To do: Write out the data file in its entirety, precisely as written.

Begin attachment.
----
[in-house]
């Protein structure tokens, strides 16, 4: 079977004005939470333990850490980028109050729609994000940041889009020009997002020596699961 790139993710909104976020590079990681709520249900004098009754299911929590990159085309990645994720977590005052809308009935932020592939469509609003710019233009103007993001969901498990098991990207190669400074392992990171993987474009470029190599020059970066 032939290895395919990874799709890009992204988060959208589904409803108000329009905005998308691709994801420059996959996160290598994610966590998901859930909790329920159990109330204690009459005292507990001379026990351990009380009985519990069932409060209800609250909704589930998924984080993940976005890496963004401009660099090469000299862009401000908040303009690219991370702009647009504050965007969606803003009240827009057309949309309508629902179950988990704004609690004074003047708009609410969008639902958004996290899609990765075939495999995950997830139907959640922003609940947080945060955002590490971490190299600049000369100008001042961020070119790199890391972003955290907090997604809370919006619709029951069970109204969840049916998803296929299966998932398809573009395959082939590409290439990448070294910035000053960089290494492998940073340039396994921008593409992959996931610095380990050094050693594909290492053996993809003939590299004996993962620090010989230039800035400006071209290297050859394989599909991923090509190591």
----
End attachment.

[in-house]
């Protein structure tokens, strides 16, 4: 079977004005939470333990850490980028109050729609994000940041889009020009997002020596699961 790139993710909104976020590079990681709520249900004098009754299911929590990159085309990645994720977590005052809308009935932020592939469509609003710019233009103007993001969901498990098991990207190669400074392992990171993987474009470029190599020059970066 032939290895395919990874799709890009992204988060959208589904409803108000329009905005998308691709994801420059996959996160290598994610966590998901859930909790329920159990109330204690009459005292507990001379026990351990009380009985519990069932409060209800609250909704589930998924984080993940976005890496963004401009660099090469000299862009401000908040303009690219991370702009647009504050965007969606803003009240827009057309949309309508629902179950988990704004609690004074003047708009609410969008639902958004996290899609990765075939495999995950997830139907959640922003609940947080945060955002590490971490190299600049000369100008001042961020070119790199890391972003955290907090997604809370919006619709029951069970109204969840049916998803296929299966998932398809573009395959082939590409290439990448070294910035000053960089290494492998940073340039396994921008593409992959996931610095380990050094050693594909290492053996993809003939590299004996993962620090010989230039800035400006071209290297050859394989599909991923090509190591």